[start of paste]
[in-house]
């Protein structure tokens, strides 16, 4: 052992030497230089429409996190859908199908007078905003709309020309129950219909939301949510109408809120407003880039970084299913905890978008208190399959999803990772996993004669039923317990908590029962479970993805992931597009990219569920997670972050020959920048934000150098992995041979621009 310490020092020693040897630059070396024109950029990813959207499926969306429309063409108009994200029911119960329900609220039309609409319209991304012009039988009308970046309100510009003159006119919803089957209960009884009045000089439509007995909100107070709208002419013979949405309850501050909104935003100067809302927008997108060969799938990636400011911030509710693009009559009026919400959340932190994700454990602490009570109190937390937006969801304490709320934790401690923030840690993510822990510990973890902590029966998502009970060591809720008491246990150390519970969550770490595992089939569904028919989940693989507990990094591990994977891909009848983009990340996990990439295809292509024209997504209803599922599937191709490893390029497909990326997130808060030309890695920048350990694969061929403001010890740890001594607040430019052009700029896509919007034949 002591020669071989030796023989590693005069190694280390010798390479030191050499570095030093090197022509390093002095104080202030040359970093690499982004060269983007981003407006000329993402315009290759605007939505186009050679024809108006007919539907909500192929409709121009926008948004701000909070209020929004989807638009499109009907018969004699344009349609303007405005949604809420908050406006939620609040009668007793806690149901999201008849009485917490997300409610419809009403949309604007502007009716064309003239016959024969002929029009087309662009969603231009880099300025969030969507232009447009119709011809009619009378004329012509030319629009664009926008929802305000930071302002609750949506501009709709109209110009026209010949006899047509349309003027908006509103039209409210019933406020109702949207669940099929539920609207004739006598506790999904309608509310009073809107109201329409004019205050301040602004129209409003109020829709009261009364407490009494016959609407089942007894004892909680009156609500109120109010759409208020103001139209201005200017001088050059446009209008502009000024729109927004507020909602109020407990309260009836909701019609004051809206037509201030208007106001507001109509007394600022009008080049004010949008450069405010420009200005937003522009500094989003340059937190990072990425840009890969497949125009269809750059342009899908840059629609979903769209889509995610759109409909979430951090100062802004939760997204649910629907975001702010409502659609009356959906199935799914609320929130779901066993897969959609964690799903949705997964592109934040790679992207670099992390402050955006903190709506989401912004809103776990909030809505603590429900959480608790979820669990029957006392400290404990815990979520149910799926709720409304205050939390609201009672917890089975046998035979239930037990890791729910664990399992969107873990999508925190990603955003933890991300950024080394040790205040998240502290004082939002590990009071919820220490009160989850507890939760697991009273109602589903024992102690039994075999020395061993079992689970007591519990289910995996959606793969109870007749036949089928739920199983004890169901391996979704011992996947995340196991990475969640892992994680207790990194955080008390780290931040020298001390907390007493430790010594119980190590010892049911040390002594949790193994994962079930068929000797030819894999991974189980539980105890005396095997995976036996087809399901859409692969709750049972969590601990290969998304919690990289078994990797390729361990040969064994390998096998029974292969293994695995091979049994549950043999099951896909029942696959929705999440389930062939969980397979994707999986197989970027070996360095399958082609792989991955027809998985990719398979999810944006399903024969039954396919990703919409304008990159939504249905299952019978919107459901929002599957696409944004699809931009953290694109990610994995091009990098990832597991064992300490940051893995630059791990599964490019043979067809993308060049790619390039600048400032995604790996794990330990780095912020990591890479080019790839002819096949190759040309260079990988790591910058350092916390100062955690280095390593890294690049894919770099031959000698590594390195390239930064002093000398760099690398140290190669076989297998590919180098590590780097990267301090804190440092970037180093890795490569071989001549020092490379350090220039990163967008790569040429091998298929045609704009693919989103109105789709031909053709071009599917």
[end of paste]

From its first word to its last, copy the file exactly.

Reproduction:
[in-house]
């Protein structure tokens, strides 16, 4: 052992030497230089429409996190859908199908007078905003709309020309129950219909939301949510109408809120407003880039970084299913905890978008208190399959999803990772996993004669039923317990908590029962479970993805992931597009990219569920997670972050020959920048934000150098992995041979621009 310490020092020693040897630059070396024109950029990813959207499926969306429309063409108009994200029911119960329900609220039309609409319209991304012009039988009308970046309100510009003159006119919803089957209960009884009045000089439509007995909100107070709208002419013979949405309850501050909104935003100067809302927008997108060969799938990636400011911030509710693009009559009026919400959340932190994700454990602490009570109190937390937006969801304490709320934790401690923030840690993510822990510990973890902590029966998502009970060591809720008491246990150390519970969550770490595992089939569904028919989940693989507990990094591990994977891909009848983009990340996990990439295809292509024209997504209803599922599937191709490893390029497909990326997130808060030309890695920048350990694969061929403001010890740890001594607040430019052009700029896509919007034949 002591020669071989030796023989590693005069190694280390010798390479030191050499570095030093090197022509390093002095104080202030040359970093690499982004060269983007981003407006000329993402315009290759605007939505186009050679024809108006007919539907909500192929409709121009926008948004701000909070209020929004989807638009499109009907018969004699344009349609303007405005949604809420908050406006939620609040009668007793806690149901999201008849009485917490997300409610419809009403949309604007502007009716064309003239016959024969002929029009087309662009969603231009880099300025969030969507232009447009119709011809009619009378004329012509030319629009664009926008929802305000930071302002609750949506501009709709109209110009026209010949006899047509349309003027908006509103039209409210019933406020109702949207669940099929539920609207004739006598506790999904309608509310009073809107109201329409004019205050301040602004129209409003109020829709009261009364407490009494016959609407089942007894004892909680009156609500109120109010759409208020103001139209201005200017001088050059446009209008502009000024729109927004507020909602109020407990309260009836909701019609004051809206037509201030208007106001507001109509007394600022009008080049004010949008450069405010420009200005937003522009500094989003340059937190990072990425840009890969497949125009269809750059342009899908840059629609979903769209889509995610759109409909979430951090100062802004939760997204649910629907975001702010409502659609009356959906199935799914609320929130779901066993897969959609964690799903949705997964592109934040790679992207670099992390402050955006903190709506989401912004809103776990909030809505603590429900959480608790979820669990029957006392400290404990815990979520149910799926709720409304205050939390609201009672917890089975046998035979239930037990890791729910664990399992969107873990999508925190990603955003933890991300950024080394040790205040998240502290004082939002590990009071919820220490009160989850507890939760697991009273109602589903024992102690039994075999020395061993079992689970007591519990289910995996959606793969109870007749036949089928739920199983004890169901391996979704011992996947995340196991990475969640892992994680207790990194955080008390780290931040020298001390907390007493430790010594119980190590010892049911040390002594949790193994994962079930068929000797030819894999991974189980539980105890005396095997995976036996087809399901859409692969709750049972969590601990290969998304919690990289078994990797390729361990040969064994390998096998029974292969293994695995091979049994549950043999099951896909029942696959929705999440389930062939969980397979994707999986197989970027070996360095399958082609792989991955027809998985990719398979999810944006399903024969039954396919990703919409304008990159939504249905299952019978919107459901929002599957696409944004699809931009953290694109990610994995091009990098990832597991064992300490940051893995630059791990599964490019043979067809993308060049790619390039600048400032995604790996794990330990780095912020990591890479080019790839002819096949190759040309260079990988790591910058350092916390100062955690280095390593890294690049894919770099031959000698590594390195390239930064002093000398760099690398140290190669076989297998590919180098590590780097990267301090804190440092970037180093890795490569071989001549020092490379350090220039990163967008790569040429091998298929045609704009693919989103109105789709031909053709071009599917």